Paolo Tullio's Review
In July 1953 a group of men, headed by Orio Vergani, gathered in the Hotel Diana in Milan and founded the Accademia Italiana della Cucina, or the Italian Academy of Cookery. They shared a belief that gastronomic culture and the civilisation of the table are part of a country's culture, a reflection of that society's values. More than fifty years later the Accademia is still thriving, its two main elements being a force for education and also a repository of skills and recipes
The Accademia has been instrumental in cataloguing and preserving regional dishes throughout Italy and is an active force in defending the culinary traditions of the regions. We have no equivalent organisation in Ireland, but then it's also true that until recently there really wasn't a gastronomic tradition to defend.
Last week I went to the Italian Ambassador's residence in Lucan to meet Professor Giuseppe dell'Osso, the current president of the Accademia. He explained that a driving force behind the Accademia's philosophy is the nurture of conviviality, which he sees as an expression of hospitality, a means of intelligent communication, and a way of bringing about harmony among men over the sharing of a meal. This is no new concept - Christians will recall that Jesus exhorted his followers to remember him and his teachings while sharing a meal.
One of the projects in Italy right now is an attempt to rate Italian restaurants abroad on the basis of their authenticity. Even a brief look through our Golden Pages will show you how many of Ireland's restaurants are classified as Italian'. Often they turn out to be restaurants run by every nationality except Italian, with dishes that have Italian names but no real Italian content. In one sense of the word they're Italian' because they offer pasta and pizza, but often what they offer bears no relation to what you'd be served in a restaurant in Italy. Perhaps a rating as to their authenticity would be no bad thing.
It used to make me cross, but I'm softening with age. If you like pizza with pineapple on top you should be able to have it - just don't call it Italian. I'm beginning to think I should have a separate category for these restaurants, a category where I don't compare them to their equivalents in Italy, but simply rate them on the quality of the food that they serve. In other words I'll think of them as Italian style' restaurants, where you mustn't expect authentic Italian food, just decent food with an Italian name.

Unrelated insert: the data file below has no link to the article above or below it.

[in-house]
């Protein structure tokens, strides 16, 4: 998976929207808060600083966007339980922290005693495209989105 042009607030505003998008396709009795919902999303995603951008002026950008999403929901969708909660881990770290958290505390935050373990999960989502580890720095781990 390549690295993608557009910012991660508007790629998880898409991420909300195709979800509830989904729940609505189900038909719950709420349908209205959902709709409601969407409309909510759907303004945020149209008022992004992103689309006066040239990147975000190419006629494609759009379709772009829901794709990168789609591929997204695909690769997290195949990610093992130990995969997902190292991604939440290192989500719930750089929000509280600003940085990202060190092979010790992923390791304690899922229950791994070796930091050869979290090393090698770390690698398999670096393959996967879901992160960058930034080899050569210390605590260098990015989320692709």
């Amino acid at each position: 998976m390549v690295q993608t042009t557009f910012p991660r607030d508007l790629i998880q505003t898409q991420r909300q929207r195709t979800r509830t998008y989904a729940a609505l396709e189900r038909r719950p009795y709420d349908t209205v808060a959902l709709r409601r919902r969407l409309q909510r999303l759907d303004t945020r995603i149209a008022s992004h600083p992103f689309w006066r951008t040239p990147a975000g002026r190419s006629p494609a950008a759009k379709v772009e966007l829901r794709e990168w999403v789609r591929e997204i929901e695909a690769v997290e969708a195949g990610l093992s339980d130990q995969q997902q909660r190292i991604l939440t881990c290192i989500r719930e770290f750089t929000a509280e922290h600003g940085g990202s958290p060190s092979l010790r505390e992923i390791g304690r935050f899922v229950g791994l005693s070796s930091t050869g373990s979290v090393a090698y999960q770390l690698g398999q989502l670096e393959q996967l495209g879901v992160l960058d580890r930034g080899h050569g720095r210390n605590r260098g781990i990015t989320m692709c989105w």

This week I went to lunch in Trentuno' in Cabinteely with my friend Michael Lowsely. Trentuno' means thirty-one in Italian and indeed, out of the four restaurants that carry this name, the first was in 31 Wicklow Street. You'll find it at the crossroads opposite The Horse and Hounds pub and it's quite big; there's a long room downstairs with an open kitchen along the right hand side and there's an upstairs dining room as well. Michael had eaten here a few times already and preferred the upstairs room, so that's where we ate.
Now Trentuno fits pretty well into the category of Italian style' restaurant. The menu lists eight starters which include a Caesar salad, a tian of crabmeat and Boston shrimp, a warm goats' cheese salad and crunchy chicken strips. These are not dishes that you'd find in a restaurant in Italy. There are nine pizzas on offer and amongst them you'll find a smoked duck and raspberry pizza, a smoked salmon and asparagus pizza and a goats' cheese and Spanish chorizo pizza. You see a pattern emerging? Pasta dishes list a Mastroberardino and a San Gimignano, names that in Italy you'll only find on bottles of wine. On the specialities' page you'll find hot n' spicy prawns', surf n' turf and an entrecôte au poivre, which you won't find in the Accademia's repertoire either.
The wine list is very basic, although we were told it's about to be upgraded. For the moment though it's somewhat sparse, but it does have a few decent wines on it: a Masianco white at 28, Louis Roederer Cristal 2000 at 250, (how many bottles of that do they sell?) and also from Masi the Campofiorin at 32. Michael however was determined on the Cloudy Bay 2005 so we had that, which added 50 to the bill.
Michael knew exactly what he wanted as he'd eaten here before, ordering crunchy chicken strips to start and the hot and spicy prawns for his main course. I decided to try some Italian dishes, so I chose the Caprese salad to start and the Amatriciana pasta to follow. I have to admit that Michael's choices were good, both courses were well made and nicely flavoured. Mine weren't quite as successful, the Caprese salad was indeed made with a good buffalo mozzarella, but it was a little old and so had become very soft. Still, it was good and I ate it. My pasta, the Amatriciana, is a classic from the town of Amatrice, just outside Rome. The recipe does call for onions, but there was so much onion in the sauce that it was unbalanced, the onions overpowering the tomato and the lardons.
We finished up with a decent apple crumble between us, not a classic Italian dish, but rather well done none the less. On balance then, the best dishes that we'd tasted were the non-Italian ones. There's no doubt that this type of menu is successful because Trentuno has four outlets, but it is Italian fare adapted to the Irish palate - an example would be the pasta carbonara, which lists cream in its ingredients as well as garlic. That's not how you'd get it in Italy, even if it does makes a decent dish. Maybe from now on I'll think of restaurants like this as Italirish'. Our bill, including the wine, water and coffees came to 120.15 without service.